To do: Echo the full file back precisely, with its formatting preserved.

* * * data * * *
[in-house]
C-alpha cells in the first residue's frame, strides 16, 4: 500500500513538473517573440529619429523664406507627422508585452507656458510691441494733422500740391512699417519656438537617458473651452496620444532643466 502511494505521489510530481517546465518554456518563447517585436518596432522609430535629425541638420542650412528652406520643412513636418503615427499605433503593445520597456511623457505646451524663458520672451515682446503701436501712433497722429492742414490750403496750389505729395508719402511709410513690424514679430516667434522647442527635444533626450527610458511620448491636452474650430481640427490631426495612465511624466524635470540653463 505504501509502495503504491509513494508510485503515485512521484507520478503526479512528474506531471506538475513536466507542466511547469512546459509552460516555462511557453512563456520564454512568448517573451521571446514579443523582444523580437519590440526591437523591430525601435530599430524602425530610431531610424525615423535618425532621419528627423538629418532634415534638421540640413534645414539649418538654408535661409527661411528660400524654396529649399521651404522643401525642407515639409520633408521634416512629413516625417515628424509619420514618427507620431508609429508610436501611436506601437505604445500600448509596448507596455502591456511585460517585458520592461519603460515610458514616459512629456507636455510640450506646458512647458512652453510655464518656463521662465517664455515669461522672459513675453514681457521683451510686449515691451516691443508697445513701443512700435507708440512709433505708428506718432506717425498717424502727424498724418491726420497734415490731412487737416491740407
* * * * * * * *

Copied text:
[in-house]
C-alpha cells in the first residue's frame, strides 16, 4: 500500500513538473517573440529619429523664406507627422508585452507656458510691441494733422500740391512699417519656438537617458473651452496620444532643466 502511494505521489510530481517546465518554456518563447517585436518596432522609430535629425541638420542650412528652406520643412513636418503615427499605433503593445520597456511623457505646451524663458520672451515682446503701436501712433497722429492742414490750403496750389505729395508719402511709410513690424514679430516667434522647442527635444533626450527610458511620448491636452474650430481640427490631426495612465511624466524635470540653463 505504501509502495503504491509513494508510485503515485512521484507520478503526479512528474506531471506538475513536466507542466511547469512546459509552460516555462511557453512563456520564454512568448517573451521571446514579443523582444523580437519590440526591437523591430525601435530599430524602425530610431531610424525615423535618425532621419528627423538629418532634415534638421540640413534645414539649418538654408535661409527661411528660400524654396529649399521651404522643401525642407515639409520633408521634416512629413516625417515628424509619420514618427507620431508609429508610436501611436506601437505604445500600448509596448507596455502591456511585460517585458520592461519603460515610458514616459512629456507636455510640450506646458512647458512652453510655464518656463521662465517664455515669461522672459513675453514681457521683451510686449515691451516691443508697445513701443512700435507708440512709433505708428506718432506717425498717424502727424498724418491726420497734415490731412487737416491740407